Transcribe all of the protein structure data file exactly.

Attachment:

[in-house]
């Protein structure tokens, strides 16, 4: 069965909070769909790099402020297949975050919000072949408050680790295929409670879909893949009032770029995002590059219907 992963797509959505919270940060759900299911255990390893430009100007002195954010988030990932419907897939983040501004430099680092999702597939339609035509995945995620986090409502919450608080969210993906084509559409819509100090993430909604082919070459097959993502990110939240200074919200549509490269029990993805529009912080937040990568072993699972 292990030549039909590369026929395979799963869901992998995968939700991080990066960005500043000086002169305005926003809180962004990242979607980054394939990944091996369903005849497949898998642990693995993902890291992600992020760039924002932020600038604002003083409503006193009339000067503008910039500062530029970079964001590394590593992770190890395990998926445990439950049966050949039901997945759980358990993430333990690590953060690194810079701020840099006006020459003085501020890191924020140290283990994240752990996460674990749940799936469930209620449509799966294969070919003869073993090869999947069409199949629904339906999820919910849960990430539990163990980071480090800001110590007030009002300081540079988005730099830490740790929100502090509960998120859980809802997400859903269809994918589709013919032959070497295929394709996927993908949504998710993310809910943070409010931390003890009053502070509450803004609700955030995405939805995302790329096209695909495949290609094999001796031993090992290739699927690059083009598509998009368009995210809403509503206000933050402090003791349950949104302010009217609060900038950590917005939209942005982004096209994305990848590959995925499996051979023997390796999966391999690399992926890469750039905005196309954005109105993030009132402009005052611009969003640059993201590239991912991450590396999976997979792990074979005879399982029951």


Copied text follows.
[in-house]
């Protein structure tokens, strides 16, 4: 069965909070769909790099402020297949975050919000072949408050680790295929409670879909893949009032770029995002590059219907 992963797509959505919270940060759900299911255990390893430009100007002195954010988030990932419907897939983040501004430099680092999702597939339609035509995945995620986090409502919450608080969210993906084509559409819509100090993430909604082919070459097959993502990110939240200074919200549509490269029990993805529009912080937040990568072993699972 292990030549039909590369026929395979799963869901992998995968939700991080990066960005500043000086002169305005926003809180962004990242979607980054394939990944091996369903005849497949898998642990693995993902890291992600992020760039924002932020600038604002003083409503006193009339000067503008910039500062530029970079964001590394590593992770190890395990998926445990439950049966050949039901997945759980358990993430333990690590953060690194810079701020840099006006020459003085501020890191924020140290283990994240752990996460674990749940799936469930209620449509799966294969070919003869073993090869999947069409199949629904339906999820919910849960990430539990163990980071480090800001110590007030009002300081540079988005730099830490740790929100502090509960998120859980809802997400859903269809994918589709013919032959070497295929394709996927993908949504998710993310809910943070409010931390003890009053502070509450803004609700955030995405939805995302790329096209695909495949290609094999001796031993090992290739699927690059083009598509998009368009995210809403509503206000933050402090003791349950949104302010009217609060900038950590917005939209942005982004096209994305990848590959995925499996051979023997390796999966391999690399992926890469750039905005196309954005109105993030009132402009005052611009969003640059993201590239991912991450590396999976997979792990074979005879399982029951």